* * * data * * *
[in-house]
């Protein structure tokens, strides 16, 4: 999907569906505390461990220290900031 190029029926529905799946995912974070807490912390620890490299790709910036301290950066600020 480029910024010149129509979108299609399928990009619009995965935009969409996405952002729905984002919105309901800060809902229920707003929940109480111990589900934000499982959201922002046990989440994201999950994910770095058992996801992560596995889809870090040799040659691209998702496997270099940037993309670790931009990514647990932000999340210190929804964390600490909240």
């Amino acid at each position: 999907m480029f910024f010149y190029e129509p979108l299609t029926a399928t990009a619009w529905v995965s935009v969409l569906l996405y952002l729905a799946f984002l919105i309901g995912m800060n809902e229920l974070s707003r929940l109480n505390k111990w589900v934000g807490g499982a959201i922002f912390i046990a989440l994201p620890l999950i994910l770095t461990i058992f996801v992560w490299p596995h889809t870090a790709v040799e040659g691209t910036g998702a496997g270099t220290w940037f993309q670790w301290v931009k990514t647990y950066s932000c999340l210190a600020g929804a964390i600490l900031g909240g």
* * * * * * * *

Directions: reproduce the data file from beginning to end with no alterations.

[in-house]
């Protein structure tokens, strides 16, 4: 999907569906505390461990220290900031 190029029926529905799946995912974070807490912390620890490299790709910036301290950066600020 480029910024010149129509979108299609399928990009619009995965935009969409996405952002729905984002919105309901800060809902229920707003929940109480111990589900934000499982959201922002046990989440994201999950994910770095058992996801992560596995889809870090040799040659691209998702496997270099940037993309670790931009990514647990932000999340210190929804964390600490909240």
């Amino acid at each position: 999907m480029f910024f010149y190029e129509p979108l299609t029926a399928t990009a619009w529905v995965s935009v969409l569906l996405y952002l729905a799946f984002l919105i309901g995912m800060n809902e229920l974070s707003r929940l109480n505390k111990w589900v934000g807490g499982a959201i922002f912390i046990a989440l994201p620890l999950i994910l770095t461990i058992f996801v992560w490299p596995h889809t870090a790709v040799e040659g691209t910036g998702a496997g270099t220290w940037f993309q670790w301290v931009k990514t647990y950066s932000c999340l210190a600020g929804a964390i600490l900031g909240g």